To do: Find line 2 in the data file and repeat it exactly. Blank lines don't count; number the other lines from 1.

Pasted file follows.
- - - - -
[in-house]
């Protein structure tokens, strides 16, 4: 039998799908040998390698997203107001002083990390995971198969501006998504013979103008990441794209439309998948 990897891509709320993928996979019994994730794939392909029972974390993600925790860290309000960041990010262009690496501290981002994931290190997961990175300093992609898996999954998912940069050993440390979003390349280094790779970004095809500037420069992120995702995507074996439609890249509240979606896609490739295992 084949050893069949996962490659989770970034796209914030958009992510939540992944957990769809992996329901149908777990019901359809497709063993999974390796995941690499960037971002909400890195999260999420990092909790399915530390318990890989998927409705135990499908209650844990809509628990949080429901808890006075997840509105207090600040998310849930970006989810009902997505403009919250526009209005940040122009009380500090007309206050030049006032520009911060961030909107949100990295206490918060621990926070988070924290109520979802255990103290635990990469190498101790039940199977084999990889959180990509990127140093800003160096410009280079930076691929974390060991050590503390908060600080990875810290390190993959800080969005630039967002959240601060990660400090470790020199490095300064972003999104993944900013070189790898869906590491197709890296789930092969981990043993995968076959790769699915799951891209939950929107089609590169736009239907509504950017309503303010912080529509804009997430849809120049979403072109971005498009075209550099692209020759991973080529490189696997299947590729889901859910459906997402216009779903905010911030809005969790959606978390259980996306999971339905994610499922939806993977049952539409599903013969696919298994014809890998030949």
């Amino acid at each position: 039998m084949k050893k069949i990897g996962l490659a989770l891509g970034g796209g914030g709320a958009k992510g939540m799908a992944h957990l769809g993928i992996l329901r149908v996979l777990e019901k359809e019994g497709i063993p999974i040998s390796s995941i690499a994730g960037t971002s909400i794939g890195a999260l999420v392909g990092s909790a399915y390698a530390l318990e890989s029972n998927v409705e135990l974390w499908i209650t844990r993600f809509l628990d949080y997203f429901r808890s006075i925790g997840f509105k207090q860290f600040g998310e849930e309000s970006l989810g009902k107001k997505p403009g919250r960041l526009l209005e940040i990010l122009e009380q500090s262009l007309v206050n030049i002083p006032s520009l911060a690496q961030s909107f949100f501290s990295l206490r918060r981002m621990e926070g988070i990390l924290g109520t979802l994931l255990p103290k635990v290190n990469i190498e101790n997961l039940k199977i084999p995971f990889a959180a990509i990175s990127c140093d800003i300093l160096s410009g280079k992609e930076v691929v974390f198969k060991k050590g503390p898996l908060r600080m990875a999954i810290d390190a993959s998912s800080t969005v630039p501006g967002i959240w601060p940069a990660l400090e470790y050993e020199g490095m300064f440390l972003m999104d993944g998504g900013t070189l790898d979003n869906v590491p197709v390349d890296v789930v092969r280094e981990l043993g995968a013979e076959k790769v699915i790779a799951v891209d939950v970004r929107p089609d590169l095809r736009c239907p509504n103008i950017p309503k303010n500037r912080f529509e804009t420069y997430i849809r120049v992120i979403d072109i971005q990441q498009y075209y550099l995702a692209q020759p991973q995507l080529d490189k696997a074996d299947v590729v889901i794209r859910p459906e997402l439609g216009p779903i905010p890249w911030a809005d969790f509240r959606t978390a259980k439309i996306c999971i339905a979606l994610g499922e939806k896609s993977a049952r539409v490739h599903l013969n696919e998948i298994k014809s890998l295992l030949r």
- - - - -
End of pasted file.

């Protein structure tokens, strides 16, 4: 039998799908040998390698997203107001002083990390995971198969501006998504013979103008990441794209439309998948 990897891509709320993928996979019994994730794939392909029972974390993600925790860290309000960041990010262009690496501290981002994931290190997961990175300093992609898996999954998912940069050993440390979003390349280094790779970004095809500037420069992120995702995507074996439609890249509240979606896609490739295992 084949050893069949996962490659989770970034796209914030958009992510939540992944957990769809992996329901149908777990019901359809497709063993999974390796995941690499960037971002909400890195999260999420990092909790399915530390318990890989998927409705135990499908209650844990809509628990949080429901808890006075997840509105207090600040998310849930970006989810009902997505403009919250526009209005940040122009009380500090007309206050030049006032520009911060961030909107949100990295206490918060621990926070988070924290109520979802255990103290635990990469190498101790039940199977084999990889959180990509990127140093800003160096410009280079930076691929974390060991050590503390908060600080990875810290390190993959800080969005630039967002959240601060990660400090470790020199490095300064972003999104993944900013070189790898869906590491197709890296789930092969981990043993995968076959790769699915799951891209939950929107089609590169736009239907509504950017309503303010912080529509804009997430849809120049979403072109971005498009075209550099692209020759991973080529490189696997299947590729889901859910459906997402216009779903905010911030809005969790959606978390259980996306999971339905994610499922939806993977049952539409599903013969696919298994014809890998030949």